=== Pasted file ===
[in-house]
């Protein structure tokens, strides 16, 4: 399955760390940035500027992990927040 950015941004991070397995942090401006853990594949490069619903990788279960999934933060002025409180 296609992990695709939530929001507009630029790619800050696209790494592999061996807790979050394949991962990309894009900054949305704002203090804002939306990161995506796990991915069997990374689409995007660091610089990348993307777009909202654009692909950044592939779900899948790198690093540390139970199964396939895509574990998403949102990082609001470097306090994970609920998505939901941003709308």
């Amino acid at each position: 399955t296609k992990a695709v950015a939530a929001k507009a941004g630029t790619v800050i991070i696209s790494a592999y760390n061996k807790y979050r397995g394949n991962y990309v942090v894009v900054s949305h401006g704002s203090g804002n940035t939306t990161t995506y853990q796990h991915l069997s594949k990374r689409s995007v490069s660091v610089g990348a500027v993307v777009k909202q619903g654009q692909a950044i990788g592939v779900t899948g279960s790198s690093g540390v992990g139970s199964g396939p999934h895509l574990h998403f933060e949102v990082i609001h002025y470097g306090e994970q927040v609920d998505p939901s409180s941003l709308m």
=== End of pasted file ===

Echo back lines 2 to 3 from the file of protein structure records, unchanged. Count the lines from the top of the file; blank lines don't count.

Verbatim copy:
């Protein structure tokens, strides 16, 4: 399955760390940035500027992990927040 950015941004991070397995942090401006853990594949490069619903990788279960999934933060002025409180 296609992990695709939530929001507009630029790619800050696209790494592999061996807790979050394949991962990309894009900054949305704002203090804002939306990161995506796990991915069997990374689409995007660091610089990348993307777009909202654009692909950044592939779900899948790198690093540390139970199964396939895509574990998403949102990082609001470097306090994970609920998505939901941003709308």
């Amino acid at each position: 399955t296609k992990a695709v950015a939530a929001k507009a941004g630029t790619v800050i991070i696209s790494a592999y760390n061996k807790y979050r397995g394949n991962y990309v942090v894009v900054s949305h401006g704002s203090g804002n940035t939306t990161t995506y853990q796990h991915l069997s594949k990374r689409s995007v490069s660091v610089g990348a500027v993307v777009k909202q619903g654009q692909a950044i990788g592939v779900t899948g279960s790198s690093g540390v992990g139970s199964g396939p999934h895509l574990h998403f933060e949102v990082i609001h002025y470097g306090e994970q927040v609920d998505p939901s409180s941003l709308m």